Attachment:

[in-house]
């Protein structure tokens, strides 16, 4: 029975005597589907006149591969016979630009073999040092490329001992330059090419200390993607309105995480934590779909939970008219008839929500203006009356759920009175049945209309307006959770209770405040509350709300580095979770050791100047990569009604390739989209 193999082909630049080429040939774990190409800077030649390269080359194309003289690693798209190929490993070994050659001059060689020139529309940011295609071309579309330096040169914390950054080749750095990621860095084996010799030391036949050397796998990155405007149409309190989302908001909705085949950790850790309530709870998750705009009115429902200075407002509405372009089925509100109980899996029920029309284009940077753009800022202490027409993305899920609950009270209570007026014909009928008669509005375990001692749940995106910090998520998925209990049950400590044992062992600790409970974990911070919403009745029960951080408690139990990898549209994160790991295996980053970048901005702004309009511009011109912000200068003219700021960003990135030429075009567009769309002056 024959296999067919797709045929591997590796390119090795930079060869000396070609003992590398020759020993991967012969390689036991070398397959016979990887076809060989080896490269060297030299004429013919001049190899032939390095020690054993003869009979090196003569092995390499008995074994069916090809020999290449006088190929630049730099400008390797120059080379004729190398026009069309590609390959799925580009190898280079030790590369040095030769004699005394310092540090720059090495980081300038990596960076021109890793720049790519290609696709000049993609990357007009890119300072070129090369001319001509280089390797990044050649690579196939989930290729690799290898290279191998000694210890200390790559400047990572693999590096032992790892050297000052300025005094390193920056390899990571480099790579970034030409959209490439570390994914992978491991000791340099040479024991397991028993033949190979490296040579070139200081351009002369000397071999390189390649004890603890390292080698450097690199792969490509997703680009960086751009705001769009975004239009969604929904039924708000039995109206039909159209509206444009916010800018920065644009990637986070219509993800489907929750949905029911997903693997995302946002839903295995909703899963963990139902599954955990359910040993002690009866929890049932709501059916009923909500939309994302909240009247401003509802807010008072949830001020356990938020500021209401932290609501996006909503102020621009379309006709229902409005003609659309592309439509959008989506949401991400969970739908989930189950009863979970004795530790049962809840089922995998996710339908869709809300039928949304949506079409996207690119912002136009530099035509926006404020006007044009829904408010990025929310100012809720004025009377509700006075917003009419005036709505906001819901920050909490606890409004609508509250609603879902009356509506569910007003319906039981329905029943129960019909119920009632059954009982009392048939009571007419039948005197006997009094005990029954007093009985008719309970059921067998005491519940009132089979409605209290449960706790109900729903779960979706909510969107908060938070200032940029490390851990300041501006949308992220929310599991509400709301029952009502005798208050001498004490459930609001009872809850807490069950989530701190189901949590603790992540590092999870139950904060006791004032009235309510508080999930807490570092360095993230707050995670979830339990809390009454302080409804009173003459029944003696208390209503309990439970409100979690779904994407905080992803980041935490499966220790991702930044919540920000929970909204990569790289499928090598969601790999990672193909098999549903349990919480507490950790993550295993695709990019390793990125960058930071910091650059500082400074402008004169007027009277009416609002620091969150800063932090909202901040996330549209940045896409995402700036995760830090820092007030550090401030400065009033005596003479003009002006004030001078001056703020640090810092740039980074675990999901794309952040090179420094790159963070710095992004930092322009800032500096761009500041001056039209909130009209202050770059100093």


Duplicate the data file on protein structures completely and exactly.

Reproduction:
[in-house]
């Protein structure tokens, strides 16, 4: 029975005597589907006149591969016979630009073999040092490329001992330059090419200390993607309105995480934590779909939970008219008839929500203006009356759920009175049945209309307006959770209770405040509350709300580095979770050791100047990569009604390739989209 193999082909630049080429040939774990190409800077030649390269080359194309003289690693798209190929490993070994050659001059060689020139529309940011295609071309579309330096040169914390950054080749750095990621860095084996010799030391036949050397796998990155405007149409309190989302908001909705085949950790850790309530709870998750705009009115429902200075407002509405372009089925509100109980899996029920029309284009940077753009800022202490027409993305899920609950009270209570007026014909009928008669509005375990001692749940995106910090998520998925209990049950400590044992062992600790409970974990911070919403009745029960951080408690139990990898549209994160790991295996980053970048901005702004309009511009011109912000200068003219700021960003990135030429075009567009769309002056 024959296999067919797709045929591997590796390119090795930079060869000396070609003992590398020759020993991967012969390689036991070398397959016979990887076809060989080896490269060297030299004429013919001049190899032939390095020690054993003869009979090196003569092995390499008995074994069916090809020999290449006088190929630049730099400008390797120059080379004729190398026009069309590609390959799925580009190898280079030790590369040095030769004699005394310092540090720059090495980081300038990596960076021109890793720049790519290609696709000049993609990357007009890119300072070129090369001319001509280089390797990044050649690579196939989930290729690799290898290279191998000694210890200390790559400047990572693999590096032992790892050297000052300025005094390193920056390899990571480099790579970034030409959209490439570390994914992978491991000791340099040479024991397991028993033949190979490296040579070139200081351009002369000397071999390189390649004890603890390292080698450097690199792969490509997703680009960086751009705001769009975004239009969604929904039924708000039995109206039909159209509206444009916010800018920065644009990637986070219509993800489907929750949905029911997903693997995302946002839903295995909703899963963990139902599954955990359910040993002690009866929890049932709501059916009923909500939309994302909240009247401003509802807010008072949830001020356990938020500021209401932290609501996006909503102020621009379309006709229902409005003609659309592309439509959008989506949401991400969970739908989930189950009863979970004795530790049962809840089922995998996710339908869709809300039928949304949506079409996207690119912002136009530099035509926006404020006007044009829904408010990025929310100012809720004025009377509700006075917003009419005036709505906001819901920050909490606890409004609508509250609603879902009356509506569910007003319906039981329905029943129960019909119920009632059954009982009392048939009571007419039948005197006997009094005990029954007093009985008719309970059921067998005491519940009132089979409605209290449960706790109900729903779960979706909510969107908060938070200032940029490390851990300041501006949308992220929310599991509400709301029952009502005798208050001498004490459930609001009872809850807490069950989530701190189901949590603790992540590092999870139950904060006791004032009235309510508080999930807490570092360095993230707050995670979830339990809390009454302080409804009173003459029944003696208390209503309990439970409100979690779904994407905080992803980041935490499966220790991702930044919540920000929970909204990569790289499928090598969601790999990672193909098999549903349990919480507490950790993550295993695709990019390793990125960058930071910091650059500082400074402008004169007027009277009416609002620091969150800063932090909202901040996330549209940045896409995402700036995760830090820092007030550090401030400065009033005596003479003009002006004030001078001056703020640090810092740039980074675990999901794309952040090179420094790159963070710095992004930092322009800032500096761009500041001056039209909130009209202050770059100093």